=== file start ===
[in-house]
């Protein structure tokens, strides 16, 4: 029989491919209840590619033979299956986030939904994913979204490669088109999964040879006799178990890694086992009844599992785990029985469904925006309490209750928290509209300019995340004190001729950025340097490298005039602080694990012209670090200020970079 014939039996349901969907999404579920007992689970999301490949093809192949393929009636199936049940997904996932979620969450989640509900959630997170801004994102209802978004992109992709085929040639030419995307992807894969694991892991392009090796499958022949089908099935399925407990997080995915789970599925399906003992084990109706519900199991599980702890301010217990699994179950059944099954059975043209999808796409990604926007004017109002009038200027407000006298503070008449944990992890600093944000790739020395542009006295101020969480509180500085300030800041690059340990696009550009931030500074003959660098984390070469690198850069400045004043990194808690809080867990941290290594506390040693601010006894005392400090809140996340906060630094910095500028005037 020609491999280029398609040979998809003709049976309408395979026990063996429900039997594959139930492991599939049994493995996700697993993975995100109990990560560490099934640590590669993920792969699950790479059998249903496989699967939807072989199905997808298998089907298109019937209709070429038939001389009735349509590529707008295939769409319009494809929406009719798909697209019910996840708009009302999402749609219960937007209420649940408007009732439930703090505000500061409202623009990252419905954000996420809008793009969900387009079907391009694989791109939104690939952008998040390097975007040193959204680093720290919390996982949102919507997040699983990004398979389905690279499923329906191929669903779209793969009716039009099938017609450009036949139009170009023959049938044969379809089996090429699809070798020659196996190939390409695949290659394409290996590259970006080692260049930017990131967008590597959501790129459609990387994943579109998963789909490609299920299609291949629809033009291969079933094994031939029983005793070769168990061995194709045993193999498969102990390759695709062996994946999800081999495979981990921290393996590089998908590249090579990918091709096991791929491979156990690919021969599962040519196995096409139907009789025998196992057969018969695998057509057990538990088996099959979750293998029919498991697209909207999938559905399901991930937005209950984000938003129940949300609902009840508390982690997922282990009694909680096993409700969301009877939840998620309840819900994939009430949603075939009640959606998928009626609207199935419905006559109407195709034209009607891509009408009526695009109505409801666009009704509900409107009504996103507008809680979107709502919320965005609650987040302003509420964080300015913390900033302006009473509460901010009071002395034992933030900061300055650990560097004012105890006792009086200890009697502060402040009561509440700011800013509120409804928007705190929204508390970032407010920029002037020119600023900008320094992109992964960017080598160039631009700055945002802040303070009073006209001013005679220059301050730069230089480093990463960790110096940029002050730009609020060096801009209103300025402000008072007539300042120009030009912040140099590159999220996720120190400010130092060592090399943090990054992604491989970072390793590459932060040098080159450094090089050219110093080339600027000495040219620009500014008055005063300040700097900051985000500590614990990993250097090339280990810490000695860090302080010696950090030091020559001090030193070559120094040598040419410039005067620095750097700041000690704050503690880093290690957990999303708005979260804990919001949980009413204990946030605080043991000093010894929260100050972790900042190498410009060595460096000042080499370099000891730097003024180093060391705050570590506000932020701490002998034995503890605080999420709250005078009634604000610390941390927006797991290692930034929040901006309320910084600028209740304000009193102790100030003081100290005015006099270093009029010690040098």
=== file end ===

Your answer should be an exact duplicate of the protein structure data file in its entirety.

[in-house]
């Protein structure tokens, strides 16, 4: 029989491919209840590619033979299956986030939904994913979204490669088109999964040879006799178990890694086992009844599992785990029985469904925006309490209750928290509209300019995340004190001729950025340097490298005039602080694990012209670090200020970079 014939039996349901969907999404579920007992689970999301490949093809192949393929009636199936049940997904996932979620969450989640509900959630997170801004994102209802978004992109992709085929040639030419995307992807894969694991892991392009090796499958022949089908099935399925407990997080995915789970599925399906003992084990109706519900199991599980702890301010217990699994179950059944099954059975043209999808796409990604926007004017109002009038200027407000006298503070008449944990992890600093944000790739020395542009006295101020969480509180500085300030800041690059340990696009550009931030500074003959660098984390070469690198850069400045004043990194808690809080867990941290290594506390040693601010006894005392400090809140996340906060630094910095500028005037 020609491999280029398609040979998809003709049976309408395979026990063996429900039997594959139930492991599939049994493995996700697993993975995100109990990560560490099934640590590669993920792969699950790479059998249903496989699967939807072989199905997808298998089907298109019937209709070429038939001389009735349509590529707008295939769409319009494809929406009719798909697209019910996840708009009302999402749609219960937007209420649940408007009732439930703090505000500061409202623009990252419905954000996420809008793009969900387009079907391009694989791109939104690939952008998040390097975007040193959204680093720290919390996982949102919507997040699983990004398979389905690279499923329906191929669903779209793969009716039009099938017609450009036949139009170009023959049938044969379809089996090429699809070798020659196996190939390409695949290659394409290996590259970006080692260049930017990131967008590597959501790129459609990387994943579109998963789909490609299920299609291949629809033009291969079933094994031939029983005793070769168990061995194709045993193999498969102990390759695709062996994946999800081999495979981990921290393996590089998908590249090579990918091709096991791929491979156990690919021969599962040519196995096409139907009789025998196992057969018969695998057509057990538990088996099959979750293998029919498991697209909207999938559905399901991930937005209950984000938003129940949300609902009840508390982690997922282990009694909680096993409700969301009877939840998620309840819900994939009430949603075939009640959606998928009626609207199935419905006559109407195709034209009607891509009408009526695009109505409801666009009704509900409107009504996103507008809680979107709502919320965005609650987040302003509420964080300015913390900033302006009473509460901010009071002395034992933030900061300055650990560097004012105890006792009086200890009697502060402040009561509440700011800013509120409804928007705190929204508390970032407010920029002037020119600023900008320094992109992964960017080598160039631009700055945002802040303070009073006209001013005679220059301050730069230089480093990463960790110096940029002050730009609020060096801009209103300025402000008072007539300042120009030009912040140099590159999220996720120190400010130092060592090399943090990054992604491989970072390793590459932060040098080159450094090089050219110093080339600027000495040219620009500014008055005063300040700097900051985000500590614990990993250097090339280990810490000695860090302080010696950090030091020559001090030193070559120094040598040419410039005067620095750097700041000690704050503690880093290690957990999303708005979260804990919001949980009413204990946030605080043991000093010894929260100050972790900042190498410009060595460096000042080499370099000891730097003024180093060391705050570590506000932020701490002998034995503890605080999420709250005078009634604000610390941390927006797991290692930034929040901006309320910084600028209740304000009193102790100030003081100290005015006099270093009029010690040098």